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3 winter safety tips for pro drivers

3/5/2019

3 winter safety tips for pro drivers

Winter may be winding down in many parts of the country, but the farther north one goes, the more snow storms, sub-zero temperatures and icy conditions remain prevalent. With that understanding, truckers still need to be mindful of the best ways they can keep themselves and other motorists safe when winter weather hits.

Here are just a few suggestions for how truckers can stay on top of the situation:

1) Clear off as much as you can

Of course, when snow begins to accumulate, there's not always much drivers can do to make sure the tops of their trailers are clear of potentially massive mounds of the white stuff or ice, according to Mason City, Iowa, television station KIMT. Clearing off the cab is a must, but as for the trailer itself, sometimes there's nothing to be done. This creates an unavoidable potential hazard for other drivers, though in many cases snow will harmlessly blow off the top of the rig.

On the other hand, depending upon the conditions and what may be flying off the truck, some police officers might see the hazard as being too great, and pull over the driver. That could result in them having to pay a potentially hefty fine.

2) Know the forecast

While conditions may be relatively safe where a trucker is driving from, their destination and the route to it might be a little more hazardous, so drivers should always make sure they're doing what they can to better understand what the weather will be like throughout their drives. Winter weather can be tough on any vehicle, but the safety concerns that mount for big rigs can be significant.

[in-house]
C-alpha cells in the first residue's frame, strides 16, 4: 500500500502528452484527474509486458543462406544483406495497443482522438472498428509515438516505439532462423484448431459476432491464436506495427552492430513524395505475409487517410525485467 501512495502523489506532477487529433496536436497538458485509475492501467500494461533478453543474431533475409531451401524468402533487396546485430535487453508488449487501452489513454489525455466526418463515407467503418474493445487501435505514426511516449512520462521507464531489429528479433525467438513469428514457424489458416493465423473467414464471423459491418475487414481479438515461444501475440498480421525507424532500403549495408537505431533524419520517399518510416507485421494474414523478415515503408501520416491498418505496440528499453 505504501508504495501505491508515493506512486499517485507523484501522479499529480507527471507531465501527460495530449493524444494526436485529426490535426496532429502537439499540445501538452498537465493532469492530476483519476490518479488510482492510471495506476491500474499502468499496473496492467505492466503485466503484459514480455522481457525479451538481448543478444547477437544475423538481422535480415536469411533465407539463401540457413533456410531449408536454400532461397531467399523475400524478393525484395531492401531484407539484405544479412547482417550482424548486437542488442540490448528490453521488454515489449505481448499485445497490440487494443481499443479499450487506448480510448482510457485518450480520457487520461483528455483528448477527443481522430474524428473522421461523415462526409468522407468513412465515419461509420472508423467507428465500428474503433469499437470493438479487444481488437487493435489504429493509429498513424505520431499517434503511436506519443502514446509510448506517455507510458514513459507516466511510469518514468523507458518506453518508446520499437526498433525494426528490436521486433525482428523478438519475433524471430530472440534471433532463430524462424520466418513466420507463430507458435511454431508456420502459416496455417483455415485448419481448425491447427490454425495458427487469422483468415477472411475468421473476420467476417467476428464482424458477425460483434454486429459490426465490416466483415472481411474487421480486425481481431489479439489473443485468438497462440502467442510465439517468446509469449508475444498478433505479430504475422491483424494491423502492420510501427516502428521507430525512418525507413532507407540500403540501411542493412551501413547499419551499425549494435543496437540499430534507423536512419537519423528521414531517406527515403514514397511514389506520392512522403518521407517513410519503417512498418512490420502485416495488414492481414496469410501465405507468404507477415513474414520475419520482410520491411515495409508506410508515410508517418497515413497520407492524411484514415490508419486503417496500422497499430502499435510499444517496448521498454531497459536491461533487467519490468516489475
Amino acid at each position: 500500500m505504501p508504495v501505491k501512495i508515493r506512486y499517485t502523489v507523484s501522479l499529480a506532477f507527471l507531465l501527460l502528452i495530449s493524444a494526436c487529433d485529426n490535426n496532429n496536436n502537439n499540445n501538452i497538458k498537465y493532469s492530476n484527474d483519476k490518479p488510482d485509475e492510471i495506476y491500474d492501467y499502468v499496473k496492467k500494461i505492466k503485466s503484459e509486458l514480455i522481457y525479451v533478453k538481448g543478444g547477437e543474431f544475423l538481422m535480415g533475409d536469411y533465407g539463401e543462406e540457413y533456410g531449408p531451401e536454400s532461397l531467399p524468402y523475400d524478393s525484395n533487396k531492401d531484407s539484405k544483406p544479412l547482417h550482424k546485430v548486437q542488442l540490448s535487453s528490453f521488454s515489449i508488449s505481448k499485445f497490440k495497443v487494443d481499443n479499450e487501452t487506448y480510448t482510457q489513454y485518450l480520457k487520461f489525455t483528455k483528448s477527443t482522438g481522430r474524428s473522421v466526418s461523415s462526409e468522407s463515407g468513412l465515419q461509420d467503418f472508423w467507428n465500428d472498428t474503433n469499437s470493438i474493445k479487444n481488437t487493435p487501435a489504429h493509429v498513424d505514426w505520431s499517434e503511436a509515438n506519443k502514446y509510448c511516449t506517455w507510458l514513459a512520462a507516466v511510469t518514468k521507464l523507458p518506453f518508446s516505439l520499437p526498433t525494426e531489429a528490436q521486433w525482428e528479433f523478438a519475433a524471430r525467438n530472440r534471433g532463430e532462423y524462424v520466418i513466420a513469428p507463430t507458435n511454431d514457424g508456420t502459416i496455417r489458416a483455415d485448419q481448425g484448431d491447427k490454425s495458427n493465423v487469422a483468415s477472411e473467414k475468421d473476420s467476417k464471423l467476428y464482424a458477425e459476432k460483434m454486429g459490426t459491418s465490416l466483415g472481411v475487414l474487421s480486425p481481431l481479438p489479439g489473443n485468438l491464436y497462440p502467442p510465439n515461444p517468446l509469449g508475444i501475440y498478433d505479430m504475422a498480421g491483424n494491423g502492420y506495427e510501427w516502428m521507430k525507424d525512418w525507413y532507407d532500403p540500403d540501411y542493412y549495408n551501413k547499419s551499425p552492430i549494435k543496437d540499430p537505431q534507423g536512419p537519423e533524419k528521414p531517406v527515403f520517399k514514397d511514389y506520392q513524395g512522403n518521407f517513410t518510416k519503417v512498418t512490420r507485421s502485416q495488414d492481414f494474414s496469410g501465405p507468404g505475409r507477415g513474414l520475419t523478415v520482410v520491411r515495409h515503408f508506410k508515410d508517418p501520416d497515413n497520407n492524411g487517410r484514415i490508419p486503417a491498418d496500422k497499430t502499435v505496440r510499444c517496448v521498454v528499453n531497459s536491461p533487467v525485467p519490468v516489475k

Truckers need to have plans in place to deal with snow, sleet and freezing rain, but also frigid temperatures that can dip well below zero and high winds, according to American Trucker. Even when the weather starts to warm up as winter winds down, runoff from melting snow and ice can leave some roads impassable, so truckers need to have as many options as possible for getting through their route on time.

3) Have supplies on hand

Indeed, if roads do prove impassable, truckers may occasionally find themselves stuck on roadways. According to CDL Life, this issue recently hit in Idaho, where pro drivers were stranded for several days by a road closure due to a severe snow storm with winds reaching 40 miles per hour. The issue got so bad that they went through all the provisions they had on hand, and volunteers had to bring more supplies so they could stay happy and healthy.

For that reason, it's vital for truckers to have enough food and water in their cabs to last them at least a day or two when harsh weather keeps them sidelined. As always, a little preparation for any winter weather situations will go a long way for truckers so that they can get to their destinations safely and, hopefully, on time.

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